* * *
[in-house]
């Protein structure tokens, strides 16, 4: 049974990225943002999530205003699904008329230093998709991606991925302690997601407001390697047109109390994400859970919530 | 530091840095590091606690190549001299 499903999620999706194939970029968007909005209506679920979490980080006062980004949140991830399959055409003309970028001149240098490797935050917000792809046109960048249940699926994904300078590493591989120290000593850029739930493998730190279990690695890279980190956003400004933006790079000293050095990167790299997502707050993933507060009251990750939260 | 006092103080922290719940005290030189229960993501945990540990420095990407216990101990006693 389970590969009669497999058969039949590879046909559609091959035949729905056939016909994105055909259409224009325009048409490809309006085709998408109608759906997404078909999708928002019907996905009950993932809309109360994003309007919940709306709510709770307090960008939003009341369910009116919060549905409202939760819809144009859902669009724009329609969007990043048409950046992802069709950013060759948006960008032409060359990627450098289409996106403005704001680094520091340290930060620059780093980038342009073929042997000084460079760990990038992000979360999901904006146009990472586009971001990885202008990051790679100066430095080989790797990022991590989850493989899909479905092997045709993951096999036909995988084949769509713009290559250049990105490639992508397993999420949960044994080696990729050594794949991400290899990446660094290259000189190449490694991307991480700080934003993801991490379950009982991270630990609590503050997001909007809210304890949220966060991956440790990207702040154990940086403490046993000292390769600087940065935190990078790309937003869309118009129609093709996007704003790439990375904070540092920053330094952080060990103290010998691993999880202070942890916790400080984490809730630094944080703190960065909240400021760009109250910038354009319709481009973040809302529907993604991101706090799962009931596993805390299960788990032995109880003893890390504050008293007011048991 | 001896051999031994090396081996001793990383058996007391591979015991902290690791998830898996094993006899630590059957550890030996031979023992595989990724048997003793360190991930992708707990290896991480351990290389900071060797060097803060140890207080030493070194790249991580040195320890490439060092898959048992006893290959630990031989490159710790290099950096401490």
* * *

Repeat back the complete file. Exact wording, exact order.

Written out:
[in-house]
């Protein structure tokens, strides 16, 4: 049974990225943002999530205003699904008329230093998709991606991925302690997601407001390697047109109390994400859970919530 | 530091840095590091606690190549001299 499903999620999706194939970029968007909005209506679920979490980080006062980004949140991830399959055409003309970028001149240098490797935050917000792809046109960048249940699926994904300078590493591989120290000593850029739930493998730190279990690695890279980190956003400004933006790079000293050095990167790299997502707050993933507060009251990750939260 | 006092103080922290719940005290030189229960993501945990540990420095990407216990101990006693 389970590969009669497999058969039949590879046909559609091959035949729905056939016909994105055909259409224009325009048409490809309006085709998408109608759906997404078909999708928002019907996905009950993932809309109360994003309007919940709306709510709770307090960008939003009341369910009116919060549905409202939760819809144009859902669009724009329609969007990043048409950046992802069709950013060759948006960008032409060359990627450098289409996106403005704001680094520091340290930060620059780093980038342009073929042997000084460079760990990038992000979360999901904006146009990472586009971001990885202008990051790679100066430095080989790797990022991590989850493989899909479905092997045709993951096999036909995988084949769509713009290559250049990105490639992508397993999420949960044994080696990729050594794949991400290899990446660094290259000189190449490694991307991480700080934003993801991490379950009982991270630990609590503050997001909007809210304890949220966060991956440790990207702040154990940086403490046993000292390769600087940065935190990078790309937003869309118009129609093709996007704003790439990375904070540092920053330094952080060990103290010998691993999880202070942890916790400080984490809730630094944080703190960065909240400021760009109250910038354009319709481009973040809302529907993604991101706090799962009931596993805390299960788990032995109880003893890390504050008293007011048991 | 001896051999031994090396081996001793990383058996007391591979015991902290690791998830898996094993006899630590059957550890030996031979023992595989990724048997003793360190991930992708707990290896991480351990290389900071060797060097803060140890207080030493070194790249991580040195320890490439060092898959048992006893290959630990031989490159710790290099950096401490």